The subtitle is “Hopeful reflections on the challenges of parenting children with special needs.”

Recently we’ve had a couple more families with autistic children come to our church. I am glad God find us worthy to care for His special children.

I read this book to better understand the families. The authors have two autistic children. Actually, the attitude adjustments in caring for special needs children is not much different than in caring for any children. But these parents have a heighten awareness of their need to examine themselves as parents whereas most other parents can easily add children to their list of other life priorities.

These are some insights that I relate to:

“There are days, even now, when it’s tempting to blow my own trumpet, whether by looking for recognition in the wrong places or by belittling the parenting trials that people around the face. In a room full of women bemoaning the fact that their children won’t try broccoli, it can be tempting to throw in a conversation bomb like “Yes, but does anyone have any strategies on stopping smearing?” The truth is, as a parent, you wield a certain amount of power to make people feel bad about their own challenges or to make them live in awe and admiration of yours… But the life sacrifices are ultimately for an audience of One.” (p 40)

“I love my kids most not by loving them the most but by first loving God. As soon as I take my eyes off him and my attitude falters and I begin to believe that I alone must push for them and control their destinies, the unbearable weight of playing God soon becomes apparent.” (p 43)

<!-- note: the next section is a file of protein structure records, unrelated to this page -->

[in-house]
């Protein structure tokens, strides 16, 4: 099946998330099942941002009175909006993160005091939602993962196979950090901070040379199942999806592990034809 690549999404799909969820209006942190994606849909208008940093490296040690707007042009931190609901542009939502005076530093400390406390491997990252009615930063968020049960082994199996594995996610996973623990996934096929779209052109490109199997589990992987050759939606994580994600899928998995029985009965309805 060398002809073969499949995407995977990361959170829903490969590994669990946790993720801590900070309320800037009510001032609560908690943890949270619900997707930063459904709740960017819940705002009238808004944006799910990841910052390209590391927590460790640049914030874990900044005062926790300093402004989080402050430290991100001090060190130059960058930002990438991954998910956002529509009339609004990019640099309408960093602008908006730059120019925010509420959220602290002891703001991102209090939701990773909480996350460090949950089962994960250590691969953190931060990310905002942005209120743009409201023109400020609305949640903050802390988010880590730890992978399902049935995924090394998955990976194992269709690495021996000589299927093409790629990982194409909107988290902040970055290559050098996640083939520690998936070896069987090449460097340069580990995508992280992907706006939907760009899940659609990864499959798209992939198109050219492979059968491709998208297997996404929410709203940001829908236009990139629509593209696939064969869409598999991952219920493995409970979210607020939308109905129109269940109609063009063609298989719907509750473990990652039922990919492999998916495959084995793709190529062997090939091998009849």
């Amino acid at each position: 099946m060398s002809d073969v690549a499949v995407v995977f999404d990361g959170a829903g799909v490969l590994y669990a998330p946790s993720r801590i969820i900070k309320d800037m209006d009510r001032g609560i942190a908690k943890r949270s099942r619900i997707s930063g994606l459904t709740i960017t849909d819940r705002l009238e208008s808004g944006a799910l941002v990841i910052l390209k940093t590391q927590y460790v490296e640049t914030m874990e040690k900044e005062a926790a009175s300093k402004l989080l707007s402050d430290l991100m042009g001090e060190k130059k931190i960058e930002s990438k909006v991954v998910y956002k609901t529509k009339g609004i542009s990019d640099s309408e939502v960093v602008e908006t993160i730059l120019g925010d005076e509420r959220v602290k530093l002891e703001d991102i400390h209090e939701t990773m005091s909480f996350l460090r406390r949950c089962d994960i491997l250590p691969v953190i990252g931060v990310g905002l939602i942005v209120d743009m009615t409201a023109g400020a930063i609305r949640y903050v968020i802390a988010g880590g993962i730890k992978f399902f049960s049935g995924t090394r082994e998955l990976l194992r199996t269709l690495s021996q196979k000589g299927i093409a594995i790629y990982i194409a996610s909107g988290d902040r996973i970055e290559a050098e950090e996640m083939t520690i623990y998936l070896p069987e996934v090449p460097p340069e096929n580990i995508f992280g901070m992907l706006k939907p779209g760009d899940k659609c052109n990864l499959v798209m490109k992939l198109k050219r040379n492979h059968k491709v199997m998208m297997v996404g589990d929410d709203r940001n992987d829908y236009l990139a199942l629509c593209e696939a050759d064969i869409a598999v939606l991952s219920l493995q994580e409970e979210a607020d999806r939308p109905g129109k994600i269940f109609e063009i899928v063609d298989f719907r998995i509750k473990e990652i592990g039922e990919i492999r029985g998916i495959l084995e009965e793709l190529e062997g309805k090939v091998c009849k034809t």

“in God’s global mission, the role of extraordinary people doing exceptional things is probably as far smaller than we imagine – and the role of ordinary people doing everyday things is certainly far greater than we imagine…Carl Trueman was right: “My special destiny as a believer is to be part of the church; and it is the church that is the big player in God’s wider plan, not me.”” (p 48)

“if I go into our conservatory and I can’t see Xindel, our giant-sized golden retriever, I can be virtually certain that he isn’t there. He’s so large that if he was there I would be able to see him. But if I go into a conservatory and I can’t see an amoeba, that doesn’t really tell me much… In the same way, the fact that I don’t know why suffering exists doesn’t really tell me much about whether there’s a reason for it. If God knows everything, and I don’t, the chances are that the reason for suffering might be more like an amoeba than a retriever.” (p79″)

At the end of the book there are recommended resources. Since I plan to give this book to one of the families with autistic children, I am going to put here the ones I want to check out later -

The Reason I Jump: One Boy’s Voice from the Silence of Autism by Naoki Higashida

Loving the Little Years: Motherhood in the Trenches by Rachel Jankovic

Mom Enough: The Fearless Mother’s Heart and Hope edited by Tony Karalee Reinke (a compilation from various women)



One Response to “The Life We Never Expected by Andrew and Rachel Wilson”

  1. Aaron Says:

    Thanks for this! Please continue to share as I have a lot to learn and want to understand.

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